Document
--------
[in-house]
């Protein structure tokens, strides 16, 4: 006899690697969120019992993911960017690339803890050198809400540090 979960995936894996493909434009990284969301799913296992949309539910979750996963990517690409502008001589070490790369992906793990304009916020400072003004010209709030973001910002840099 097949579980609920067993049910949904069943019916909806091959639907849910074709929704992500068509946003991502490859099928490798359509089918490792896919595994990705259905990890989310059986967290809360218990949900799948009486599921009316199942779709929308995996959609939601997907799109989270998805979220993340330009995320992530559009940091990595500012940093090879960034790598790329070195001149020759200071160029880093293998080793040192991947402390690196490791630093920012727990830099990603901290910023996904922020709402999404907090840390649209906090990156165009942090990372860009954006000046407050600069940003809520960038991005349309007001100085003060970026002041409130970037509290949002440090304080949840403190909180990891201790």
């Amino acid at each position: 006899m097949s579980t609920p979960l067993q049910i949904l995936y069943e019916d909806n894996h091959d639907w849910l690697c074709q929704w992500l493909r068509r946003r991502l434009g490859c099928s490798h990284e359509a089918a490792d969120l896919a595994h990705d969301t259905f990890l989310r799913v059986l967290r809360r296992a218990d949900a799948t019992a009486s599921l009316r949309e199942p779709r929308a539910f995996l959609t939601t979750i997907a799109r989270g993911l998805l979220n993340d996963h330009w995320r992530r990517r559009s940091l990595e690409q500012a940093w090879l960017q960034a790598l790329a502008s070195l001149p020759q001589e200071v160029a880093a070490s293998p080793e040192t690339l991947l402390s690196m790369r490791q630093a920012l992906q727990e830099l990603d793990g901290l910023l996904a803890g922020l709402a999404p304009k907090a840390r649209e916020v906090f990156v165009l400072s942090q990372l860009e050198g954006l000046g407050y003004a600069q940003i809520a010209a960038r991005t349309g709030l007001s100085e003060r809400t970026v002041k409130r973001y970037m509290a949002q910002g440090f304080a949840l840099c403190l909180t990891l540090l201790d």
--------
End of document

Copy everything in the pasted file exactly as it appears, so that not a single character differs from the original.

[in-house]
């Protein structure tokens, strides 16, 4: 006899690697969120019992993911960017690339803890050198809400540090 979960995936894996493909434009990284969301799913296992949309539910979750996963990517690409502008001589070490790369992906793990304009916020400072003004010209709030973001910002840099 097949579980609920067993049910949904069943019916909806091959639907849910074709929704992500068509946003991502490859099928490798359509089918490792896919595994990705259905990890989310059986967290809360218990949900799948009486599921009316199942779709929308995996959609939601997907799109989270998805979220993340330009995320992530559009940091990595500012940093090879960034790598790329070195001149020759200071160029880093293998080793040192991947402390690196490791630093920012727990830099990603901290910023996904922020709402999404907090840390649209906090990156165009942090990372860009954006000046407050600069940003809520960038991005349309007001100085003060970026002041409130970037509290949002440090304080949840403190909180990891201790």
């Amino acid at each position: 006899m097949s579980t609920p979960l067993q049910i949904l995936y069943e019916d909806n894996h091959d639907w849910l690697c074709q929704w992500l493909r068509r946003r991502l434009g490859c099928s490798h990284e359509a089918a490792d969120l896919a595994h990705d969301t259905f990890l989310r799913v059986l967290r809360r296992a218990d949900a799948t019992a009486s599921l009316r949309e199942p779709r929308a539910f995996l959609t939601t979750i997907a799109r989270g993911l998805l979220n993340d996963h330009w995320r992530r990517r559009s940091l990595e690409q500012a940093w090879l960017q960034a790598l790329a502008s070195l001149p020759q001589e200071v160029a880093a070490s293998p080793e040192t690339l991947l402390s690196m790369r490791q630093a920012l992906q727990e830099l990603d793990g901290l910023l996904a803890g922020l709402a999404p304009k907090a840390r649209e916020v906090f990156v165009l400072s942090q990372l860009e050198g954006l000046g407050y003004a600069q940003i809520a010209a960038r991005t349309g709030l007001s100085e003060r809400t970026v002041k409130r973001y970037m509290a949002q910002g440090f304080a949840l840099c403190l909180t990891l540090l201790d």